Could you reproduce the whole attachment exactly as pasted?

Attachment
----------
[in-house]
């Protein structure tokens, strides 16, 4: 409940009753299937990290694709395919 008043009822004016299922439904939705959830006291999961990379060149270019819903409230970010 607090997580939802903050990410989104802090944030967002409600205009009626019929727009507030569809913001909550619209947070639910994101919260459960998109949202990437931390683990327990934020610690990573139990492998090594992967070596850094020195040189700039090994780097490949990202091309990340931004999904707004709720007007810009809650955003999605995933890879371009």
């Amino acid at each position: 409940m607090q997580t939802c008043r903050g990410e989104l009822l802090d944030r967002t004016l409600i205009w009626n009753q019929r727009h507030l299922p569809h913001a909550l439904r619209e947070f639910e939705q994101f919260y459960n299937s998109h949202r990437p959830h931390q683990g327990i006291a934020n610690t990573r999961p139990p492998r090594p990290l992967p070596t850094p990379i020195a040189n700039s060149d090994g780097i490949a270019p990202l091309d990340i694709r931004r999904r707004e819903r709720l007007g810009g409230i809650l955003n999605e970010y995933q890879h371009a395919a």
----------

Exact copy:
[in-house]
């Protein structure tokens, strides 16, 4: 409940009753299937990290694709395919 008043009822004016299922439904939705959830006291999961990379060149270019819903409230970010 607090997580939802903050990410989104802090944030967002409600205009009626019929727009507030569809913001909550619209947070639910994101919260459960998109949202990437931390683990327990934020610690990573139990492998090594992967070596850094020195040189700039090994780097490949990202091309990340931004999904707004709720007007810009809650955003999605995933890879371009």
């Amino acid at each position: 409940m607090q997580t939802c008043r903050g990410e989104l009822l802090d944030r967002t004016l409600i205009w009626n009753q019929r727009h507030l299922p569809h913001a909550l439904r619209e947070f639910e939705q994101f919260y459960n299937s998109h949202r990437p959830h931390q683990g327990i006291a934020n610690t990573r999961p139990p492998r090594p990290l992967p070596t850094p990379i020195a040189n700039s060149d090994g780097i490949a270019p990202l091309d990340i694709r931004r999904r707004e819903r709720l007007g810009g409230i809650l955003n999605e970010y995933q890879h371009a395919a």